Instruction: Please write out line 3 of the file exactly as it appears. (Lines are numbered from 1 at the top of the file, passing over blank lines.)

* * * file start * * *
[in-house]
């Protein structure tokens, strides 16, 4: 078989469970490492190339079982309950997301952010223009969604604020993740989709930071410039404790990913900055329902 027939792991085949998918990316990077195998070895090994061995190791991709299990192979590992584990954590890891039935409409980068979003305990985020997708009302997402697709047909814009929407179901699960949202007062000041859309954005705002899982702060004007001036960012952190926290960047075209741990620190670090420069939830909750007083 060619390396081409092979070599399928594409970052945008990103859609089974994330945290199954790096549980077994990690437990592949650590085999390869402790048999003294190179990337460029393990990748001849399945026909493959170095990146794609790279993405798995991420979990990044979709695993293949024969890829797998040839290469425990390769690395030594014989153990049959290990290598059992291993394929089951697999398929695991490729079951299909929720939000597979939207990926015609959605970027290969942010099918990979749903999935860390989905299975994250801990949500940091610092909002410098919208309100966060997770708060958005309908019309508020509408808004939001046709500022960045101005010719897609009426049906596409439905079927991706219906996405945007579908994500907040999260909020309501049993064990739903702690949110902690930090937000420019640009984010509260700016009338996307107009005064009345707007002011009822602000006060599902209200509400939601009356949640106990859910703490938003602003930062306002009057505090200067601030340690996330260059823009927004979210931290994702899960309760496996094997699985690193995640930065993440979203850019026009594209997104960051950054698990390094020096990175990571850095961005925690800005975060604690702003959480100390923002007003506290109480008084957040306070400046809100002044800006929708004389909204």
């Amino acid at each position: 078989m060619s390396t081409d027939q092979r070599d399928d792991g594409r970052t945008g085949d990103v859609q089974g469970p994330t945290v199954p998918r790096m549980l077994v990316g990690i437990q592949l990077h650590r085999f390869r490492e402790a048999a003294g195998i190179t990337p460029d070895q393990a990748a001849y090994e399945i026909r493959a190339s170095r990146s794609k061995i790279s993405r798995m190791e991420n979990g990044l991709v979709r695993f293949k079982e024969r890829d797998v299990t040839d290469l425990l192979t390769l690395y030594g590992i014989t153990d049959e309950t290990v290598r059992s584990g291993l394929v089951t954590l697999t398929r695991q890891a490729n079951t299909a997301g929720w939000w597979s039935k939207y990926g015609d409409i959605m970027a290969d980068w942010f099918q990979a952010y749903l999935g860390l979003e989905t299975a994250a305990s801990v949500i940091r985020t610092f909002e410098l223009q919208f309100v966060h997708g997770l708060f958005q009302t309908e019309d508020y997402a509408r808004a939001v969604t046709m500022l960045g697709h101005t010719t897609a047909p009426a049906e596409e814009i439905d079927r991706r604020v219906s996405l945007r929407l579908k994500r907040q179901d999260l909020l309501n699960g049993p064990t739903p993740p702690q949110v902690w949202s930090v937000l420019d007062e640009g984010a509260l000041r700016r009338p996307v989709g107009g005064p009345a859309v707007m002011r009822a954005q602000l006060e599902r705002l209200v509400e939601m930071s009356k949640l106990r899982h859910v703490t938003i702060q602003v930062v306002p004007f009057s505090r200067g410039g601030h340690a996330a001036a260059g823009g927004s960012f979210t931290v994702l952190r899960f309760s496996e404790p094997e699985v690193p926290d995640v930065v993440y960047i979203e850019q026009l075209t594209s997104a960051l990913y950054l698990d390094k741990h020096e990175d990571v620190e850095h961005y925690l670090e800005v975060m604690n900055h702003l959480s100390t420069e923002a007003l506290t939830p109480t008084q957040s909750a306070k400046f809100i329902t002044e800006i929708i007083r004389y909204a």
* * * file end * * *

């Amino acid at each position: 078989m060619s390396t081409d027939q092979r070599d399928d792991g594409r970052t945008g085949d990103v859609q089974g469970p994330t945290v199954p998918r790096m549980l077994v990316g990690i437990q592949l990077h650590r085999f390869r490492e402790a048999a003294g195998i190179t990337p460029d070895q393990a990748a001849y090994e399945i026909r493959a190339s170095r990146s794609k061995i790279s993405r798995m190791e991420n979990g990044l991709v979709r695993f293949k079982e024969r890829d797998v299990t040839d290469l425990l192979t390769l690395y030594g590992i014989t153990d049959e309950t290990v290598r059992s584990g291993l394929v089951t954590l697999t398929r695991q890891a490729n079951t299909a997301g929720w939000w597979s039935k939207y990926g015609d409409i959605m970027a290969d980068w942010f099918q990979a952010y749903l999935g860390l979003e989905t299975a994250a305990s801990v949500i940091r985020t610092f909002e410098l223009q919208f309100v966060h997708g997770l708060f958005q009302t309908e019309d508020y997402a509408r808004a939001v969604t046709m500022l960045g697709h101005t010719t897609a047909p009426a049906e596409e814009i439905d079927r991706r604020v219906s996405l945007r929407l579908k994500r907040q179901d999260l909020l309501n699960g049993p064990t739903p993740p702690q949110v902690w949202s930090v937000l420019d007062e640009g984010a509260l000041r700016r009338p996307v989709g107009g005064p009345a859309v707007m002011r009822a954005q602000l006060e599902r705002l209200v509400e939601m930071s009356k949640l106990r899982h859910v703490t938003i702060q602003v930062v306002p004007f009057s505090r200067g410039g601030h340690a996330a001036a260059g823009g927004s960012f979210t931290v994702l952190r899960f309760s496996e404790p094997e699985v690193p926290d995640v930065v993440y960047i979203e850019q026009l075209t594209s997104a960051l990913y950054l698990d390094k741990h020096e990175d990571v620190e850095h961005y925690l670090e800005v975060m604690n900055h702003l959480s100390t420069e923002a007003l506290t939830p109480t008084q957040s909750a306070k400046f809100i329902t002044e800006i929708i007083r004389y909204a």